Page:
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Obstructed View: Ruins
ruminations on recurring themes of decay and decrepitude

Writing various bits of doggerel, bad philosophy, and political/religious diatribes has been a clumsy hobby of mine since high school. I have been playing guitar since I was about 30, in 1990. Sometime around 1995 I discovered that if I played loudly enough I could pretend to sing in the background.

I started trying to fit some of my literary attempts to bits of music I had "composed". What I call "composition" has usually been the end result of my failing so badly at copying something that it sounds original. A few seredipitious mistakes along these lines led to some sort of idea that I could write songs.

The next thing I knew, I had made the mistake of creating five or six "things" that I really liked (not a good sign for popularity!), and wanted to "do" something with them. As an alleged grownup, I decided that rather than striving fruitlessly for stardom, I would attempt to produce a package of the closest I could get to finished versions of these songs so I would have something to listen to in the car when the radio was hopeless.

The first stage was producing rough demos, with me "singing" and playing a few guitar tracks into my four track tape recorder (TEAC 3340s) at home. I've mixed most of these down and listened to them way too much in my car. They need drums badly. At least this focuses me on what I like and don't like about a given song, and gives me encouragement that I am indeed improving when I listen to earlier versions. True to the musician type, as I have observed in other, real musicians, anything I did more than a week ago is an obsolete embarassment!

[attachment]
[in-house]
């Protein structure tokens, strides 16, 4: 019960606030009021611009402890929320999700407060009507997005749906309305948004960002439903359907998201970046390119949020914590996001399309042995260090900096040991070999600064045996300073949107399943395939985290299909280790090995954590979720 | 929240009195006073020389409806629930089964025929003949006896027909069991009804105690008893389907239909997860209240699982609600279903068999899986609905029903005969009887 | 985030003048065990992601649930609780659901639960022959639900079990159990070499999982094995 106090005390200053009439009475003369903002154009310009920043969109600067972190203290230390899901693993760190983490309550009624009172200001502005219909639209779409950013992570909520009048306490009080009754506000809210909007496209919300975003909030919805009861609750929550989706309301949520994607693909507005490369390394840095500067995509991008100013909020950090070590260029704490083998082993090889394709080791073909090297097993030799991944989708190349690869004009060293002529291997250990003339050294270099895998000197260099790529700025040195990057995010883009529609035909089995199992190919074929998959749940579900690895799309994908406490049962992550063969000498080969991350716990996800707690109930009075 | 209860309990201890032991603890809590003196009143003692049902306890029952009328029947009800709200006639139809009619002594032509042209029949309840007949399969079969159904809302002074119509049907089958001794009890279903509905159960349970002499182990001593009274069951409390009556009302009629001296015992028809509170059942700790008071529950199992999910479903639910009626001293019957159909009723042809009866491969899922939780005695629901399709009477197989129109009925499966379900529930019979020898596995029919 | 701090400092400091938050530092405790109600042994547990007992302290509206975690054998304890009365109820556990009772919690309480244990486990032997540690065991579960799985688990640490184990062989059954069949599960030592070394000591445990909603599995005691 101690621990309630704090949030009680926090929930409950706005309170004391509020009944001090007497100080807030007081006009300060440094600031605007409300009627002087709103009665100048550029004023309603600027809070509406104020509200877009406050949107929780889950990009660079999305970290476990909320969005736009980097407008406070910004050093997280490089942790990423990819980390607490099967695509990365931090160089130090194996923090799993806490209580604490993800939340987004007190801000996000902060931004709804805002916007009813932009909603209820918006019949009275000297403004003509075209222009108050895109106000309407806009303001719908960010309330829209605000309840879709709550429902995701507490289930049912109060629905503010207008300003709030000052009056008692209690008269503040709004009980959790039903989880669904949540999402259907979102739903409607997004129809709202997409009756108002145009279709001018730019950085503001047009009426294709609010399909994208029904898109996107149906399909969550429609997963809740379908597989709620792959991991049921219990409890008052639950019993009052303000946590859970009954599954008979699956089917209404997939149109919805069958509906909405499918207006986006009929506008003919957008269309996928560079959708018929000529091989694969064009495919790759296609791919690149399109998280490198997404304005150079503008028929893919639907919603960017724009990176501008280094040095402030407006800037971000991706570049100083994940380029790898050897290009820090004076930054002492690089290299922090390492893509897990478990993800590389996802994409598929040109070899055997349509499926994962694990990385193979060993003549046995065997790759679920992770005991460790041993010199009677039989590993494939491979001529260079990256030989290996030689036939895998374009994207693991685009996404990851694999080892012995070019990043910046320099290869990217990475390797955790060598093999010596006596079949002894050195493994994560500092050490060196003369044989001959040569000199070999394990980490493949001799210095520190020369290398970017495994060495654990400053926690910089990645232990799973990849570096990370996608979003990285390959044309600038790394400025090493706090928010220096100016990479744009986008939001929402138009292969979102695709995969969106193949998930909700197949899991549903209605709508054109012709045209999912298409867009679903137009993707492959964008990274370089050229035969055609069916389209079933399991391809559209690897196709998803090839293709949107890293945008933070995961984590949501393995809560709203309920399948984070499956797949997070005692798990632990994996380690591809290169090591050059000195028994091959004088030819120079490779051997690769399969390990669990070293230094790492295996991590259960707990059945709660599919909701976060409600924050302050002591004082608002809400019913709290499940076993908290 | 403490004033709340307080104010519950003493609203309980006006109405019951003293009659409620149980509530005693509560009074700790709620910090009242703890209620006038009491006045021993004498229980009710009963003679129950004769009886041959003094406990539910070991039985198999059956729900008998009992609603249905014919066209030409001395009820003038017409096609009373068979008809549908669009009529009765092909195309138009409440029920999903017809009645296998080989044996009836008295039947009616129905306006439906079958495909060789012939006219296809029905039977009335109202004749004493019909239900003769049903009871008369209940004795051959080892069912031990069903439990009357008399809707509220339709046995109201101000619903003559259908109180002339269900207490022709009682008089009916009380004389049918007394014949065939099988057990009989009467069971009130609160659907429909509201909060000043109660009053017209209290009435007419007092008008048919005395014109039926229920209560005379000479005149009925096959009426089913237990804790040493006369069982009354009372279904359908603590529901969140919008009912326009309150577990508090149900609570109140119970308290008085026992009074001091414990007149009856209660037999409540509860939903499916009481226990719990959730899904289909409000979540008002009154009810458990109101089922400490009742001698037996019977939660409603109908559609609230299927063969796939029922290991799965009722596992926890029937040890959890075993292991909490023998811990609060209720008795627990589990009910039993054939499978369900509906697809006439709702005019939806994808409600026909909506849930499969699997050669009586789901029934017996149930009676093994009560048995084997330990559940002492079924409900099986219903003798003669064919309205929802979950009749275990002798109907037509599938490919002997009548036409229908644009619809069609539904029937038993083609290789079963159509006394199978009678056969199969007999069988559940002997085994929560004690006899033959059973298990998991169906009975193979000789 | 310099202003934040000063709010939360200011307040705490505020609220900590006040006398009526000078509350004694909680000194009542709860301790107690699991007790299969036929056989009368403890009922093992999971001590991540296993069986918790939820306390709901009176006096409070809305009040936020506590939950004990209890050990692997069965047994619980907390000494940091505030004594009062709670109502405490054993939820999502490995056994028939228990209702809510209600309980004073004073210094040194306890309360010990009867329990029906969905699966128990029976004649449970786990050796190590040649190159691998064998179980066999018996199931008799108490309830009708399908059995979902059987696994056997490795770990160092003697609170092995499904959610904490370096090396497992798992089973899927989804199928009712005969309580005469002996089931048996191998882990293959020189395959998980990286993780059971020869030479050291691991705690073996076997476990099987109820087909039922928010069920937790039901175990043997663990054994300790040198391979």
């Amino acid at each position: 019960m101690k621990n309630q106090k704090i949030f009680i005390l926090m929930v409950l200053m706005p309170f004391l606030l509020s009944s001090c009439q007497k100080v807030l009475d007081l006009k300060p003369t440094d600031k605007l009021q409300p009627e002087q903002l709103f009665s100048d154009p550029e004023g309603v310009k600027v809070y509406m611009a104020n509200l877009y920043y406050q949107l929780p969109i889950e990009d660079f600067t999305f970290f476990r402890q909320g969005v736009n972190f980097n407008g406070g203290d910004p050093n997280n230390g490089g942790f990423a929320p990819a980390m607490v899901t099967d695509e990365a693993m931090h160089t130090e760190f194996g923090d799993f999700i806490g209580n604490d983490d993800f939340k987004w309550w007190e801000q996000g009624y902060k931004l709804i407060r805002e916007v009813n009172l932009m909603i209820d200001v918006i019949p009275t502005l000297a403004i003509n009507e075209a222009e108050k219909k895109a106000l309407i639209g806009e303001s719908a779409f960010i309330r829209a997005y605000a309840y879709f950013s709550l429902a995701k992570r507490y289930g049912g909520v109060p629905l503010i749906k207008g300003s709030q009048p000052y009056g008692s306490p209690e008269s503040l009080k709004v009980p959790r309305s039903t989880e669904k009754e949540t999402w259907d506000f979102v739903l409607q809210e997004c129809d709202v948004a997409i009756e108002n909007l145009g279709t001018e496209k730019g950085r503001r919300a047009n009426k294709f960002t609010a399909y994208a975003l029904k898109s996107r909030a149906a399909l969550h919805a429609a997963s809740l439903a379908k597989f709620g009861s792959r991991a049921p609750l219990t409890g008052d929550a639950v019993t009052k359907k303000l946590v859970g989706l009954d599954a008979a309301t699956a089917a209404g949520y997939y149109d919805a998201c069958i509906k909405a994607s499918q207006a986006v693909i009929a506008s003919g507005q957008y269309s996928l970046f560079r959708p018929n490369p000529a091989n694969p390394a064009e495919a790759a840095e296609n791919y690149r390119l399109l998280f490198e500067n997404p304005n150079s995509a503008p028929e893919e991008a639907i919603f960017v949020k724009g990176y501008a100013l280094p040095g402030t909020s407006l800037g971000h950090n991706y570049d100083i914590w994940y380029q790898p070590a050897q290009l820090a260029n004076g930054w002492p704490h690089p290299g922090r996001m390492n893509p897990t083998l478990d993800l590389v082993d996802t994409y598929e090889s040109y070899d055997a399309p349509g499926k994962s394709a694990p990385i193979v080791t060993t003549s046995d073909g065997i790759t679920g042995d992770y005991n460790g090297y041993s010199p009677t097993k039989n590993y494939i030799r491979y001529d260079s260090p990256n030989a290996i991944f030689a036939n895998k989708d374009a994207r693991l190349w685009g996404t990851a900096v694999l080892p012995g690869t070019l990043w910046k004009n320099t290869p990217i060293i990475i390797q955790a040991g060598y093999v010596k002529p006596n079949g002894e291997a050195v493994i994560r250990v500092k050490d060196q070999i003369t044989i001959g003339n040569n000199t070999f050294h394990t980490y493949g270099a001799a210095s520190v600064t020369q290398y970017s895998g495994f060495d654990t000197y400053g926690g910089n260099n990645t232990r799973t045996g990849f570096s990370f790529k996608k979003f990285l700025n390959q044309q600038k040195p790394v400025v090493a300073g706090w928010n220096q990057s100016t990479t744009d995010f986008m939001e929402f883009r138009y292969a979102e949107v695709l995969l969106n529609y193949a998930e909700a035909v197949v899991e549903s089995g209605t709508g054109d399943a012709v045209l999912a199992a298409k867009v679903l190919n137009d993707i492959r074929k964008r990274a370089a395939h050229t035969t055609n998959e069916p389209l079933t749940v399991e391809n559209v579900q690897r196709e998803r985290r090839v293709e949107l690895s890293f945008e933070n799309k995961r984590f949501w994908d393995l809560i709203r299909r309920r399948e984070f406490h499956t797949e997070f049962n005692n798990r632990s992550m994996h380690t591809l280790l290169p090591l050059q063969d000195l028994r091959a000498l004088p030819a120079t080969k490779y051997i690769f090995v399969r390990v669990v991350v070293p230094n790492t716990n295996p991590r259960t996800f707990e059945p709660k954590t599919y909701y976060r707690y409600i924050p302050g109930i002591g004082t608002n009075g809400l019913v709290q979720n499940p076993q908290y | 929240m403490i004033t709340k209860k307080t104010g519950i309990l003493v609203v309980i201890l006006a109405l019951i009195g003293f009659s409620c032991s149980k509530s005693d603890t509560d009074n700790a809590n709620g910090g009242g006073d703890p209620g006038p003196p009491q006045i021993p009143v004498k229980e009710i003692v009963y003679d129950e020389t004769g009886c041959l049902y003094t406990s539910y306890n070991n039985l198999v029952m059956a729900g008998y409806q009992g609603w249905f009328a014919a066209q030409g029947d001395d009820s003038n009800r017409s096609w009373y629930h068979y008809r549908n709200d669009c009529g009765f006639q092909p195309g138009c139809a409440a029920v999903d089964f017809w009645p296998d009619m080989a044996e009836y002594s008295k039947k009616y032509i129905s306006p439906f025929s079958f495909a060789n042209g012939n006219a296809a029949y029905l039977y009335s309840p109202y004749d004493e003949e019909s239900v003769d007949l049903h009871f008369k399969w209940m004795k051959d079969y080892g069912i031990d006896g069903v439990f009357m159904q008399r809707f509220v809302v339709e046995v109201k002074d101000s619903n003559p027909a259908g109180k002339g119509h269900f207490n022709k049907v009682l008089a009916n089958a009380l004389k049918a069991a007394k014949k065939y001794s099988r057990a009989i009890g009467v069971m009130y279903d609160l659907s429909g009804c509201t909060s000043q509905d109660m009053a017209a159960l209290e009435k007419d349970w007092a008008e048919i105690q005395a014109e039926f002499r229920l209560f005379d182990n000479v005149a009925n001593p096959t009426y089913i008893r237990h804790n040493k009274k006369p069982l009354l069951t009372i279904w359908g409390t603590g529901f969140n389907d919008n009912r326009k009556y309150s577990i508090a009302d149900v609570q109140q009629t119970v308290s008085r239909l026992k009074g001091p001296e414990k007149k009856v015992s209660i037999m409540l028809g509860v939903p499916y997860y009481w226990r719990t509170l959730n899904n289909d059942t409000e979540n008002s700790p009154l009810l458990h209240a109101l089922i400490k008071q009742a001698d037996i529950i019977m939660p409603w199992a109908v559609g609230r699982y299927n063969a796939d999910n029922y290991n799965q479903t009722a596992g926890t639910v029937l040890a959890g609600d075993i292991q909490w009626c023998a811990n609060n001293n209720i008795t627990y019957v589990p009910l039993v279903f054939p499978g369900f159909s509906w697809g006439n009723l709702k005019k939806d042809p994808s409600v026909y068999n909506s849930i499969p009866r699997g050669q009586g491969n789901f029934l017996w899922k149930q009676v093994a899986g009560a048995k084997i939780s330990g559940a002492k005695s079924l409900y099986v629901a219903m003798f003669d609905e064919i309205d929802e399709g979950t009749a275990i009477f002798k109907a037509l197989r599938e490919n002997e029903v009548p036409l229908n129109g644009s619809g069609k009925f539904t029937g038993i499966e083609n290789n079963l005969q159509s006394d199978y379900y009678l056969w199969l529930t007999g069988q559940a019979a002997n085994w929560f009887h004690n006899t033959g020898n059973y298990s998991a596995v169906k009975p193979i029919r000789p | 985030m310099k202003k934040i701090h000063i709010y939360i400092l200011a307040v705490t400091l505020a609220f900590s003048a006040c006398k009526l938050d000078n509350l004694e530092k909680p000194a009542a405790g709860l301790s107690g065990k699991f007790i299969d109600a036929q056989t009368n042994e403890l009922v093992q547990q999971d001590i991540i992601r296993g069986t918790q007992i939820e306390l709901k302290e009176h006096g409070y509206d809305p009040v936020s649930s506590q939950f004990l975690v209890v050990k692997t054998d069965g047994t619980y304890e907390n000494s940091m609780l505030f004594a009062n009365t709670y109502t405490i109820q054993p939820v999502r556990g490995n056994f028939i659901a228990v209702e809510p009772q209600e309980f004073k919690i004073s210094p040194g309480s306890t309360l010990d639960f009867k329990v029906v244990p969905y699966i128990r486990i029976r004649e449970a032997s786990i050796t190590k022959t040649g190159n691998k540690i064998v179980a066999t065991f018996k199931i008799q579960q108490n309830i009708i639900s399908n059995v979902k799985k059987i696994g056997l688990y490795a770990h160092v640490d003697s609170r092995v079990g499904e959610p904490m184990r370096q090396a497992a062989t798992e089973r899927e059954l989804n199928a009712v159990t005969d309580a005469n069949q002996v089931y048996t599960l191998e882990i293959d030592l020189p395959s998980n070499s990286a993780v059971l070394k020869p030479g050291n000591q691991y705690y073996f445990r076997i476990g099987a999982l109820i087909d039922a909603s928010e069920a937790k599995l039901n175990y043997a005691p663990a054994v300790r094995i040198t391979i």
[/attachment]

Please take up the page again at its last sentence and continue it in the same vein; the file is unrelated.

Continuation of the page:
With a brief excursion into using a beautiful but flawed 8 track Studer Revox analog machine, I have ended up with a 16 track digital studio (Alesis ADAT-based) to work in, and the capability to burn mixes directly into the compact disc format. Vive la revolution!

My goal is now to work through a process of making better and better "demo" versions of the songs, until the finished product is up to the production standard of a commercial recording (or better, considering how badly made many commercial CD's are).

As I do this, I keep generating CDR's of the work-in-progress. I listen to them copiously to try to avoid making the same mistakes again, and to notice what I did that I like. I also keep downloadable copies of the latest versions of the songs here.

The final release form will either be homemade CDR's with nice sleeves and printed discs, or, if the costs are not too high, a short run of professionally manufactured units.

And if I'm lucky enough, someday I will hear a song of mine on college radio. If I pay the DJ enough.